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The US Army’s Project Linchpin AI program is focusing on security first

The US Army’s recently announced Project Linchpin is looking to kill two birds with one stone. On one hand, the Army is currently amassing a mind-boggling amount of data and is struggling to make the most of the bulk of it. At the same time, managing the growing number of battlefield sensor systems is creating a burden on soldiers in the field.

user icon David Hollingworth
Mon, 09 Jan 2023
The US Army’s Project Linchpin AI program is focusing on security first
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Project Linchpin is a joint project between the Army Research Lab, Army Futures Command, and the Program Executive Office for Intelligence, Electronic Warfare and Sensors — otherwise known by the impressive acronym PEO IEW&S. It’s being built as an operations environment to build and deploy AI and machine learning algorithms to address a range of electronic warfare, cyber warfare, and sensor-based challenges.

The project is in the early stages of development, with a request for information only recently shared with industry partners and stakeholders in an attempt to scope out some aspects of the challenge.

“PEO IEW&S will use Project Linchpin to create an environment that will allow successful deployment of AI & ML capabilities to intelligence, cyber, and electronic warfare sensor systems,” the document, published in December 2022, says. “The goal is to create a complete and efficient AI and ML development and delivery operational pipeline (AI/MLOPs) with supporting services for sensor programs within PEO IEW&S to provide needed capability while managing cost and risk.”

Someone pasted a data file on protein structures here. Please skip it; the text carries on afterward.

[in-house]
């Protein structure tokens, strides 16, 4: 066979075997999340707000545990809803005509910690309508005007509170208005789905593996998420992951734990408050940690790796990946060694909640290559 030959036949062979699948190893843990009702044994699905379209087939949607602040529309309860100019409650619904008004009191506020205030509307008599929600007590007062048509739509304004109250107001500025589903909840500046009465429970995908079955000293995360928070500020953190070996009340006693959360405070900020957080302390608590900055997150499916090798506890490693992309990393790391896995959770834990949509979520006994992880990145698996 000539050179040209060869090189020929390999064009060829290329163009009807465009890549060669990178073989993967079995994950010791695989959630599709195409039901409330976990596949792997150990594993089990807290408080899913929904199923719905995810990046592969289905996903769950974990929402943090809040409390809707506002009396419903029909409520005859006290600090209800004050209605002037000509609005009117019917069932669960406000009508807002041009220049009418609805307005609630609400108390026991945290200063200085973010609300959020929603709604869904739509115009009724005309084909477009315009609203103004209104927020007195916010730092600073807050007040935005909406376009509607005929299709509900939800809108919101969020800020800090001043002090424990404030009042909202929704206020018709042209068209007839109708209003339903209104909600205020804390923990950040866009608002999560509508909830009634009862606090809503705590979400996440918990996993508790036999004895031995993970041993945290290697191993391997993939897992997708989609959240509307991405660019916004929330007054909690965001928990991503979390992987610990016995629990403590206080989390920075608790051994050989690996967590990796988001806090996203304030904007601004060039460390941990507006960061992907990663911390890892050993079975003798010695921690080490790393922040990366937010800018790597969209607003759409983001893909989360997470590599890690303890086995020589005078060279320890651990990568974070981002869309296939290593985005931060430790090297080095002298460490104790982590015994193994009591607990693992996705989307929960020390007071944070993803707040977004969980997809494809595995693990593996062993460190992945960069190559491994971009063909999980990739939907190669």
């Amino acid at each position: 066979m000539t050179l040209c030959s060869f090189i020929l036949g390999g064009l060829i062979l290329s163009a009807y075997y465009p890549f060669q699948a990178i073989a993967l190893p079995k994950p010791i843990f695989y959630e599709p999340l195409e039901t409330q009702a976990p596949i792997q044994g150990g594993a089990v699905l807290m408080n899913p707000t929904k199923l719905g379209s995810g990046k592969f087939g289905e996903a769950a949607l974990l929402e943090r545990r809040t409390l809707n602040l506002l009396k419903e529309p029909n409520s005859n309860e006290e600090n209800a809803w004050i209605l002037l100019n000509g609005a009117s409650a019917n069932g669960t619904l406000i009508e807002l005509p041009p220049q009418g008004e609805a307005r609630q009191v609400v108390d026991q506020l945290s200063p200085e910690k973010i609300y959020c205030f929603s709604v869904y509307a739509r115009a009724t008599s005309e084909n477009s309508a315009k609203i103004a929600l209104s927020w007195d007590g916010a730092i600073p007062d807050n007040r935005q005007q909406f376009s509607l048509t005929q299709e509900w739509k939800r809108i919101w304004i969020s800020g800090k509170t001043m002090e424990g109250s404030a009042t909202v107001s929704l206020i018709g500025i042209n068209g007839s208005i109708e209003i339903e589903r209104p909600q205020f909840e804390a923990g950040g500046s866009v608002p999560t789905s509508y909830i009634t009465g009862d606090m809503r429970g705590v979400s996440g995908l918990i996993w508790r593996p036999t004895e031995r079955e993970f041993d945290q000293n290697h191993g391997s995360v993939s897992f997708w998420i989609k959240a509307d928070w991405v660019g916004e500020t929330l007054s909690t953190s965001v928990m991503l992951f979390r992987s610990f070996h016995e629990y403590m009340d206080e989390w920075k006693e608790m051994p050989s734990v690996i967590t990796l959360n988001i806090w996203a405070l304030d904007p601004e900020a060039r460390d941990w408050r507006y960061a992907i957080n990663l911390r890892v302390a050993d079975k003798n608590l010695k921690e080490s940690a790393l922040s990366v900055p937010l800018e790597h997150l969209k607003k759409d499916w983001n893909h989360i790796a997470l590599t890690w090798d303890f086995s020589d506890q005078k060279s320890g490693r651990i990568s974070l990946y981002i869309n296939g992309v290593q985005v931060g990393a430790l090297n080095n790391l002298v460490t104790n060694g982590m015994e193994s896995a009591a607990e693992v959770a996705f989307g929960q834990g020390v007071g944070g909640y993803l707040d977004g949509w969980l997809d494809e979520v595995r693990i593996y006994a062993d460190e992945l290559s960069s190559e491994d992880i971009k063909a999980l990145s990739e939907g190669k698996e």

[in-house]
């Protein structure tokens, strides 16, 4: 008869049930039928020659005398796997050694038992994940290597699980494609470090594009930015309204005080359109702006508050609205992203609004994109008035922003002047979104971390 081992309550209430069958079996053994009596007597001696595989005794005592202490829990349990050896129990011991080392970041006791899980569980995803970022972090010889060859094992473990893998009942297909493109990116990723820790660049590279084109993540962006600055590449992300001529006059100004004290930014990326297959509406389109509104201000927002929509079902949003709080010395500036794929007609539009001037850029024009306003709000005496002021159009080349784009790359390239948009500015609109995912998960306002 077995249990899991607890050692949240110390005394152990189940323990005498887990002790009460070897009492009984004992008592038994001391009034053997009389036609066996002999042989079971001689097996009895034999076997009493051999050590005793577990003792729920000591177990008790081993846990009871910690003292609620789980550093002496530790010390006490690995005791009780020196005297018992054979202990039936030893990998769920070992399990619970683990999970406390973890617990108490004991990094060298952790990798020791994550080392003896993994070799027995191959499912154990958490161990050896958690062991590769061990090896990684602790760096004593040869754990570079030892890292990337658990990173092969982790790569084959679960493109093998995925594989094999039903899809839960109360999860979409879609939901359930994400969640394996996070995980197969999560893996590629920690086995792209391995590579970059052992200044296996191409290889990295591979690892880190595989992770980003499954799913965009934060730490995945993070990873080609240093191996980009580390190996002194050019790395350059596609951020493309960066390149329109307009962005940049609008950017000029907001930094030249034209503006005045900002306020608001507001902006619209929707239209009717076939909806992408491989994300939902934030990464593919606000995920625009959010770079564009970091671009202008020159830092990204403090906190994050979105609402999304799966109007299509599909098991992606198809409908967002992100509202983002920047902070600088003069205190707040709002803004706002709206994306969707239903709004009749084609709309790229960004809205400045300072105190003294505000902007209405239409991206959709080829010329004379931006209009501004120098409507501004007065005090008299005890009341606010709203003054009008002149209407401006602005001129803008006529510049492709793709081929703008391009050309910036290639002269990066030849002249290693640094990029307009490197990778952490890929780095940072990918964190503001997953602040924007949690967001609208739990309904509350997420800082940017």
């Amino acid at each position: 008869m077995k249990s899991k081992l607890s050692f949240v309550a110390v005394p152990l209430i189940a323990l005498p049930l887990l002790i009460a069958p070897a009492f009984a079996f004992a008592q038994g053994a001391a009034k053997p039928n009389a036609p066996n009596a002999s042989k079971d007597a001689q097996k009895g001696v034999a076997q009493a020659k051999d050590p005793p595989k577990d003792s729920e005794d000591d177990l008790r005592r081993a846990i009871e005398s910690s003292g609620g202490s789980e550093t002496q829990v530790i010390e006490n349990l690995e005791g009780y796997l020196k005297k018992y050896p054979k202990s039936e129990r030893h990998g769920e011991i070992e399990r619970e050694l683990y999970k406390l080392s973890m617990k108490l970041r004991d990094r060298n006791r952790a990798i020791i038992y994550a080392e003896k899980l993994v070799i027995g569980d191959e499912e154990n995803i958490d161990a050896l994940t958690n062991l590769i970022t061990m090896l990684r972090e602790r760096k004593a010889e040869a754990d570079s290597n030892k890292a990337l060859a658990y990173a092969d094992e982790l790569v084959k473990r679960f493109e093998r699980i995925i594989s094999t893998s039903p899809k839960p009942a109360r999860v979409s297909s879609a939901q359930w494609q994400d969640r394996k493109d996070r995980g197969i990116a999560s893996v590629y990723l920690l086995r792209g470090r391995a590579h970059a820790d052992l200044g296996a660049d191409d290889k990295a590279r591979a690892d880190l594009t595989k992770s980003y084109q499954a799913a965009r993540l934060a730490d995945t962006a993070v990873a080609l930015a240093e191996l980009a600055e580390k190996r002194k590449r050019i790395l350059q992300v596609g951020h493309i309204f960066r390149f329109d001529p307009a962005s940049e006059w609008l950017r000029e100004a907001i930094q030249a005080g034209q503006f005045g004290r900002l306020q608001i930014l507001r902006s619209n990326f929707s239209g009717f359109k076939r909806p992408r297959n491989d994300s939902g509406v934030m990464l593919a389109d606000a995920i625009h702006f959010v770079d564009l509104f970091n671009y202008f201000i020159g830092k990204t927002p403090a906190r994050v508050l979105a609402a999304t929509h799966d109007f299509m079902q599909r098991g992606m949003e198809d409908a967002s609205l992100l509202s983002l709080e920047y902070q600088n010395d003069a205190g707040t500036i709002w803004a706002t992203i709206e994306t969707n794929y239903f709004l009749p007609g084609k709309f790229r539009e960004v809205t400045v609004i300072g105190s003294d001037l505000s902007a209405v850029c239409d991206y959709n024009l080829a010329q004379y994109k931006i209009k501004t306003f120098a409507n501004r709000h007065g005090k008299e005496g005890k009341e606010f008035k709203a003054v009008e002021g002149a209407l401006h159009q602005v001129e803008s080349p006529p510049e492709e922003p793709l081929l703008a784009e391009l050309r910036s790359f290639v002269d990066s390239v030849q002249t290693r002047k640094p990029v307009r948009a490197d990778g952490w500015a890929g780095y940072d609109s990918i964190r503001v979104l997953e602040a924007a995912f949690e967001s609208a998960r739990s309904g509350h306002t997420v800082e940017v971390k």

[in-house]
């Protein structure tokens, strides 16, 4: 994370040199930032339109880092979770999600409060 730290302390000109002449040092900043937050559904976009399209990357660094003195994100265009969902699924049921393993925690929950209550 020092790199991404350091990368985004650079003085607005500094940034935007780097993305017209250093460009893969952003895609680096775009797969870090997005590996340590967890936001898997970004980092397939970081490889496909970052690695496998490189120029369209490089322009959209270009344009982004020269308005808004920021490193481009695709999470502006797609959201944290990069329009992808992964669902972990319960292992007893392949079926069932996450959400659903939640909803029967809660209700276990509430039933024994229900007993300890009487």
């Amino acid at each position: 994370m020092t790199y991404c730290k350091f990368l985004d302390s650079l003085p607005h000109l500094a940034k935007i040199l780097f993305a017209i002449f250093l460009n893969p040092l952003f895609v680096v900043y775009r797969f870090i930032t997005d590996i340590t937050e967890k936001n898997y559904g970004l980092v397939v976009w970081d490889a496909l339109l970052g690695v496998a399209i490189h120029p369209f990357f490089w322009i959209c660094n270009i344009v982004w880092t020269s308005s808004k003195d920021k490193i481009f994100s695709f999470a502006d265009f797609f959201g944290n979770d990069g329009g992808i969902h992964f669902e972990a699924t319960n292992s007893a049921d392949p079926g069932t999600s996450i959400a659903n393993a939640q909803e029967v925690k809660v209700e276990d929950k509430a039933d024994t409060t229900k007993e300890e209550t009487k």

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Of particular interest to Army officials is how to keep the whole process secure. The very first topic of the ROI relates to keeping the development environment not only secure, but also trusted by those using it.

“What is your approach for providing a modular centralised/enterprise secure and trusted hosting environment and tools for machine learning operations?” asks the RFI. “The environment should allow the government maximum flexibility to add and remove tools in support of technology advancements and operational needs.

“Please provide a rough order of magnitude (ROM) for operations and maintenance of the environment.”

The document goes on to ask how prospective contractors would balance the need to maximise innovation within the project, while still keeping its operations secure.

The idea is to train AI/ML algorithms on the mass of Army data, and then deploy them into the cloud and via battlefield networks into the field — and then refine those algorithms further based on user feedback and observation.

“We’ve made really remarkable progress getting the data part of it right, and that infrastructure up and running with the Army Intel Data Platform,” Col Christopher Anderson, project manager for intelligence systems and analytics at IEW&S said, in an interview with DefenseScoop last year. “Over the next six to 12 months, what you’re going to see is Project Linchpin stand up as a formal product office that really provides that end-to-end sensor and AI pipeline that facilitates the rapid development and continuous deployment of the models — and then that continuous feedback loop.”

In addition to documenting their responses to the RFI, interested parties can also set up one-on-ones to discuss any topic related to Project Linchpin throughout January 2023.

“There will be Industry Days, RFIs, and additional opportunities for one-on-ones throughout FY23 and into FY24,” the RFI states.

David Hollingworth

David Hollingworth

David Hollingworth has been writing about technology for over 20 years, and has worked for a range of print and online titles in his career. He is enjoying getting to grips with cyber security, especially when it lets him talk about Lego.

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